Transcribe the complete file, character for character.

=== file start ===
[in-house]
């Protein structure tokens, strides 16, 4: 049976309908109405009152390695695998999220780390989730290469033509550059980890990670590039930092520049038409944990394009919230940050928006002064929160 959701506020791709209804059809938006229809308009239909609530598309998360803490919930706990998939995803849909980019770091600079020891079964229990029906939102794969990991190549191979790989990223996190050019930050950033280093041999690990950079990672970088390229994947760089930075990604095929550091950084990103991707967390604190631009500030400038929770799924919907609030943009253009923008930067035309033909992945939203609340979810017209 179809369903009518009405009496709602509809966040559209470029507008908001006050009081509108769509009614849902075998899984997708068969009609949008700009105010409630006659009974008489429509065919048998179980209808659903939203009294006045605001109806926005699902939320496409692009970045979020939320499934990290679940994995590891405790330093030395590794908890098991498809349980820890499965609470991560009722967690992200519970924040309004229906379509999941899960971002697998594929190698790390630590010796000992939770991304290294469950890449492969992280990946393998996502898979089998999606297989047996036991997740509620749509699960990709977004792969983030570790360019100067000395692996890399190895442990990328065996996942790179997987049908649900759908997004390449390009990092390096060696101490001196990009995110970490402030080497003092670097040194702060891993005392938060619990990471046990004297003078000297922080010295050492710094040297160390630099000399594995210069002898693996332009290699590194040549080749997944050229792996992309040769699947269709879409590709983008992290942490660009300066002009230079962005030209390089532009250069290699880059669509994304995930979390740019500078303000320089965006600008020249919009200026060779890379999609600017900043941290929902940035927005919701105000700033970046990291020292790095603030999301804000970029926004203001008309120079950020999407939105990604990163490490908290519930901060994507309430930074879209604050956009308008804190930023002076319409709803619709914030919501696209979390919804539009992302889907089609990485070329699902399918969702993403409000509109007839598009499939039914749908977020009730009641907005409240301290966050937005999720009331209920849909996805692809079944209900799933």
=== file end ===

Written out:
[in-house]
């Protein structure tokens, strides 16, 4: 049976309908109405009152390695695998999220780390989730290469033509550059980890990670590039930092520049038409944990394009919230940050928006002064929160 959701506020791709209804059809938006229809308009239909609530598309998360803490919930706990998939995803849909980019770091600079020891079964229990029906939102794969990991190549191979790989990223996190050019930050950033280093041999690990950079990672970088390229994947760089930075990604095929550091950084990103991707967390604190631009500030400038929770799924919907609030943009253009923008930067035309033909992945939203609340979810017209 179809369903009518009405009496709602509809966040559209470029507008908001006050009081509108769509009614849902075998899984997708068969009609949008700009105010409630006659009974008489429509065919048998179980209808659903939203009294006045605001109806926005699902939320496409692009970045979020939320499934990290679940994995590891405790330093030395590794908890098991498809349980820890499965609470991560009722967690992200519970924040309004229906379509999941899960971002697998594929190698790390630590010796000992939770991304290294469950890449492969992280990946393998996502898979089998999606297989047996036991997740509620749509699960990709977004792969983030570790360019100067000395692996890399190895442990990328065996996942790179997987049908649900759908997004390449390009990092390096060696101490001196990009995110970490402030080497003092670097040194702060891993005392938060619990990471046990004297003078000297922080010295050492710094040297160390630099000399594995210069002898693996332009290699590194040549080749997944050229792996992309040769699947269709879409590709983008992290942490660009300066002009230079962005030209390089532009250069290699880059669509994304995930979390740019500078303000320089965006600008020249919009200026060779890379999609600017900043941290929902940035927005919701105000700033970046990291020292790095603030999301804000970029926004203001008309120079950020999407939105990604990163490490908290519930901060994507309430930074879209604050956009308008804190930023002076319409709803619709914030919501696209979390919804539009992302889907089609990485070329699902399918969702993403409000509109007839598009499939039914749908977020009730009641907005409240301290966050937005999720009331209920849909996805692809079944209900799933």